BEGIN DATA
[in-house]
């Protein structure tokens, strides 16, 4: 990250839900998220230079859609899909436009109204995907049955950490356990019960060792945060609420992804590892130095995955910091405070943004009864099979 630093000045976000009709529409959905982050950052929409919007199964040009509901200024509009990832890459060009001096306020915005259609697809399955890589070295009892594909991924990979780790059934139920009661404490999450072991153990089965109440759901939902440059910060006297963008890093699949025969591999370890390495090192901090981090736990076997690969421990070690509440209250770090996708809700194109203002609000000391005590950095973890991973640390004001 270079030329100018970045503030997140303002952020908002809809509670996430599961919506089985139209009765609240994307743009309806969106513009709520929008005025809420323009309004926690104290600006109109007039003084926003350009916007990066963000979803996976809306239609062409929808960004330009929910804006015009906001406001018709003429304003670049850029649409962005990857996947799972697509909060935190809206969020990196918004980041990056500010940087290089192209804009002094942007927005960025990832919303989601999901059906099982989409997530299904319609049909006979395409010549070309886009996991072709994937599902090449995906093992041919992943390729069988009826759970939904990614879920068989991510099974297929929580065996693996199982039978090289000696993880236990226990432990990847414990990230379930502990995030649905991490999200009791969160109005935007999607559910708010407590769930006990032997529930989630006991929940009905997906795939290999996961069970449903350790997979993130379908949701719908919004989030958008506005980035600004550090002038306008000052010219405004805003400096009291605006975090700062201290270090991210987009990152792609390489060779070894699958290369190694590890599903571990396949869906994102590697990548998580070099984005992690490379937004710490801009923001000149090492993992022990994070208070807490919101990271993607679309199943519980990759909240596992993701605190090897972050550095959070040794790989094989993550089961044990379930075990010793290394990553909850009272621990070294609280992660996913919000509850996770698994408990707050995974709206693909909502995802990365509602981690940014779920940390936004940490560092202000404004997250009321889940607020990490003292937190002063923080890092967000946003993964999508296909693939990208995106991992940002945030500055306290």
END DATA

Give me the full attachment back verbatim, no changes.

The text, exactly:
[in-house]
């Protein structure tokens, strides 16, 4: 990250839900998220230079859609899909436009109204995907049955950490356990019960060792945060609420992804590892130095995955910091405070943004009864099979 630093000045976000009709529409959905982050950052929409919007199964040009509901200024509009990832890459060009001096306020915005259609697809399955890589070295009892594909991924990979780790059934139920009661404490999450072991153990089965109440759901939902440059910060006297963008890093699949025969591999370890390495090192901090981090736990076997690969421990070690509440209250770090996708809700194109203002609000000391005590950095973890991973640390004001 270079030329100018970045503030997140303002952020908002809809509670996430599961919506089985139209009765609240994307743009309806969106513009709520929008005025809420323009309004926690104290600006109109007039003084926003350009916007990066963000979803996976809306239609062409929808960004330009929910804006015009906001406001018709003429304003670049850029649409962005990857996947799972697509909060935190809206969020990196918004980041990056500010940087290089192209804009002094942007927005960025990832919303989601999901059906099982989409997530299904319609049909006979395409010549070309886009996991072709994937599902090449995906093992041919992943390729069988009826759970939904990614879920068989991510099974297929929580065996693996199982039978090289000696993880236990226990432990990847414990990230379930502990995030649905991490999200009791969160109005935007999607559910708010407590769930006990032997529930989630006991929940009905997906795939290999996961069970449903350790997979993130379908949701719908919004989030958008506005980035600004550090002038306008000052010219405004805003400096009291605006975090700062201290270090991210987009990152792609390489060779070894699958290369190694590890599903571990396949869906994102590697990548998580070099984005992690490379937004710490801009923001000149090492993992022990994070208070807490919101990271993607679309199943519980990759909240596992993701605190090897972050550095959070040794790989094989993550089961044990379930075990010793290394990553909850009272621990070294609280992660996913919000509850996770698994408990707050995974709206693909909502995802990365509602981690940014779920940390936004940490560092202000404004997250009321889940607020990490003292937190002063923080890092967000946003993964999508296909693939990208995106991992940002945030500055306290």